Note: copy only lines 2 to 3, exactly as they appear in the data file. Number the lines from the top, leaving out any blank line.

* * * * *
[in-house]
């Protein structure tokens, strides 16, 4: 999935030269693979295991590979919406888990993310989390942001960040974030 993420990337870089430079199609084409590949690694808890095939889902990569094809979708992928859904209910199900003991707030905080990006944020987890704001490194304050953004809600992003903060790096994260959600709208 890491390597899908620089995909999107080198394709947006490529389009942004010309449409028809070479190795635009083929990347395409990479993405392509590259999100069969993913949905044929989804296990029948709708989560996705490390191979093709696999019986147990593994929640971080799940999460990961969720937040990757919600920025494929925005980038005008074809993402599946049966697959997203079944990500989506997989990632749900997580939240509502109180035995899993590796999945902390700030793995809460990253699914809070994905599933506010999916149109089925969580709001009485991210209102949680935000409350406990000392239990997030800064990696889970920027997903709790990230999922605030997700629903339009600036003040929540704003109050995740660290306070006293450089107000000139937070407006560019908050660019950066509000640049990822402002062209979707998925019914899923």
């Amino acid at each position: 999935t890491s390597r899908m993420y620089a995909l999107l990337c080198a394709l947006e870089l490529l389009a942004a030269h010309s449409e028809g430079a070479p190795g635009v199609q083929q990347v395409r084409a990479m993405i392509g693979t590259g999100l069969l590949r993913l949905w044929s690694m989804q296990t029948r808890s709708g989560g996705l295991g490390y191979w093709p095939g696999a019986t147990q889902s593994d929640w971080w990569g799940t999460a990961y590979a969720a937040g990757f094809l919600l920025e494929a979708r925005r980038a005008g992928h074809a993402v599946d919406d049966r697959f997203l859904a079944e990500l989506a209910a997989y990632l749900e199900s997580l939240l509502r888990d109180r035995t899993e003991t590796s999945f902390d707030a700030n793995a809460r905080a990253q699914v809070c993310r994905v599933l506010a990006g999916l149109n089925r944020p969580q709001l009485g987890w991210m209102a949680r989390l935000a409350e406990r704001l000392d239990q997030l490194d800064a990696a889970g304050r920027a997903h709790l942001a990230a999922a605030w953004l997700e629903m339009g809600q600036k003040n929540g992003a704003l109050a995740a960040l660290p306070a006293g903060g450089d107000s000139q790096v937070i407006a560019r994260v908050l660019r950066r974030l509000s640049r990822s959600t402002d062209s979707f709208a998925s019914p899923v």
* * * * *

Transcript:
């Protein structure tokens, strides 16, 4: 999935030269693979295991590979919406888990993310989390942001960040974030 993420990337870089430079199609084409590949690694808890095939889902990569094809979708992928859904209910199900003991707030905080990006944020987890704001490194304050953004809600992003903060790096994260959600709208 890491390597899908620089995909999107080198394709947006490529389009942004010309449409028809070479190795635009083929990347395409990479993405392509590259999100069969993913949905044929989804296990029948709708989560996705490390191979093709696999019986147990593994929640971080799940999460990961969720937040990757919600920025494929925005980038005008074809993402599946049966697959997203079944990500989506997989990632749900997580939240509502109180035995899993590796999945902390700030793995809460990253699914809070994905599933506010999916149109089925969580709001009485991210209102949680935000409350406990000392239990997030800064990696889970920027997903709790990230999922605030997700629903339009600036003040929540704003109050995740660290306070006293450089107000000139937070407006560019908050660019950066509000640049990822402002062209979707998925019914899923």
């Amino acid at each position: 999935t890491s390597r899908m993420y620089a995909l999107l990337c080198a394709l947006e870089l490529l389009a942004a030269h010309s449409e028809g430079a070479p190795g635009v199609q083929q990347v395409r084409a990479m993405i392509g693979t590259g999100l069969l590949r993913l949905w044929s690694m989804q296990t029948r808890s709708g989560g996705l295991g490390y191979w093709p095939g696999a019986t147990q889902s593994d929640w971080w990569g799940t999460a990961y590979a969720a937040g990757f094809l919600l920025e494929a979708r925005r980038a005008g992928h074809a993402v599946d919406d049966r697959f997203l859904a079944e990500l989506a209910a997989y990632l749900e199900s997580l939240l509502r888990d109180r035995t899993e003991t590796s999945f902390d707030a700030n793995a809460r905080a990253q699914v809070c993310r994905v599933l506010a990006g999916l149109n089925r944020p969580q709001l009485g987890w991210m209102a949680r989390l935000a409350e406990r704001l000392d239990q997030l490194d800064a990696a889970g304050r920027a997903h709790l942001a990230a999922a605030w953004l997700e629903m339009g809600q600036k003040n929540g992003a704003l109050a995740a960040l660290p306070a006293g903060g450089d107000s000139q790096v937070i407006a560019r994260v908050l660019r950066r974030l509000s640049r990822s959600t402002d062209s979707f709208a998925s019914p899923v």